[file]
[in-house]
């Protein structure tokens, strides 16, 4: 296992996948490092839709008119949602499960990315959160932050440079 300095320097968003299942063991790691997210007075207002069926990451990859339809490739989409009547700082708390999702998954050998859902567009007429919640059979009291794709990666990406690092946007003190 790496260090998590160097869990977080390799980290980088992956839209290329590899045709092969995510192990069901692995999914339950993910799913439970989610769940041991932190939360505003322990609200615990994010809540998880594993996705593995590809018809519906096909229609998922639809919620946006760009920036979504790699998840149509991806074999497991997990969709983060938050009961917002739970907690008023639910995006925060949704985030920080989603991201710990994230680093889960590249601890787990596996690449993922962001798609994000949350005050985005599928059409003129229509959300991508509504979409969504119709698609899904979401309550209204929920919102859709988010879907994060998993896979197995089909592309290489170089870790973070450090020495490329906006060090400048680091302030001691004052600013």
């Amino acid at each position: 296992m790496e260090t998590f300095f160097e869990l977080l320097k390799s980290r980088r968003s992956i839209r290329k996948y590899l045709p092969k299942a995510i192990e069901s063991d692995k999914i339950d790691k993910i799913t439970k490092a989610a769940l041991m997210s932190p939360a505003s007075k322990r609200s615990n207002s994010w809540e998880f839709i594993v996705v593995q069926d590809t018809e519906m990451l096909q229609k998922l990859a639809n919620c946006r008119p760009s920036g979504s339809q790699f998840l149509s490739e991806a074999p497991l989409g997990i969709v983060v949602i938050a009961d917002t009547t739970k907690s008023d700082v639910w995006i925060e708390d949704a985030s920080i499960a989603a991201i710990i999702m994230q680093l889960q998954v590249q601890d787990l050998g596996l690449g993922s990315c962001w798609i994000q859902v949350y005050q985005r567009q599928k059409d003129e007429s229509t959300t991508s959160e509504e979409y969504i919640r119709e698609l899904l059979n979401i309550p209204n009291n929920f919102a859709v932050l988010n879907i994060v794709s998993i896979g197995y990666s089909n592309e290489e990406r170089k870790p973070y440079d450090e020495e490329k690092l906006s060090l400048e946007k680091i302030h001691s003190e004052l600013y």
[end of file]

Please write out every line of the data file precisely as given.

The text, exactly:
[in-house]
């Protein structure tokens, strides 16, 4: 296992996948490092839709008119949602499960990315959160932050440079 300095320097968003299942063991790691997210007075207002069926990451990859339809490739989409009547700082708390999702998954050998859902567009007429919640059979009291794709990666990406690092946007003190 790496260090998590160097869990977080390799980290980088992956839209290329590899045709092969995510192990069901692995999914339950993910799913439970989610769940041991932190939360505003322990609200615990994010809540998880594993996705593995590809018809519906096909229609998922639809919620946006760009920036979504790699998840149509991806074999497991997990969709983060938050009961917002739970907690008023639910995006925060949704985030920080989603991201710990994230680093889960590249601890787990596996690449993922962001798609994000949350005050985005599928059409003129229509959300991508509504979409969504119709698609899904979401309550209204929920919102859709988010879907994060998993896979197995089909592309290489170089870790973070450090020495490329906006060090400048680091302030001691004052600013």
């Amino acid at each position: 296992m790496e260090t998590f300095f160097e869990l977080l320097k390799s980290r980088r968003s992956i839209r290329k996948y590899l045709p092969k299942a995510i192990e069901s063991d692995k999914i339950d790691k993910i799913t439970k490092a989610a769940l041991m997210s932190p939360a505003s007075k322990r609200s615990n207002s994010w809540e998880f839709i594993v996705v593995q069926d590809t018809e519906m990451l096909q229609k998922l990859a639809n919620c946006r008119p760009s920036g979504s339809q790699f998840l149509s490739e991806a074999p497991l989409g997990i969709v983060v949602i938050a009961d917002t009547t739970k907690s008023d700082v639910w995006i925060e708390d949704a985030s920080i499960a989603a991201i710990i999702m994230q680093l889960q998954v590249q601890d787990l050998g596996l690449g993922s990315c962001w798609i994000q859902v949350y005050q985005r567009q599928k059409d003129e007429s229509t959300t991508s959160e509504e979409y969504i919640r119709e698609l899904l059979n979401i309550p209204n009291n929920f919102a859709v932050l988010n879907i994060v794709s998993i896979g197995y990666s089909n592309e290489e990406r170089k870790p973070y440079d450090e020495e490329k690092l906006s060090l400048e946007k680091i302030h001691s003190e004052l600013y």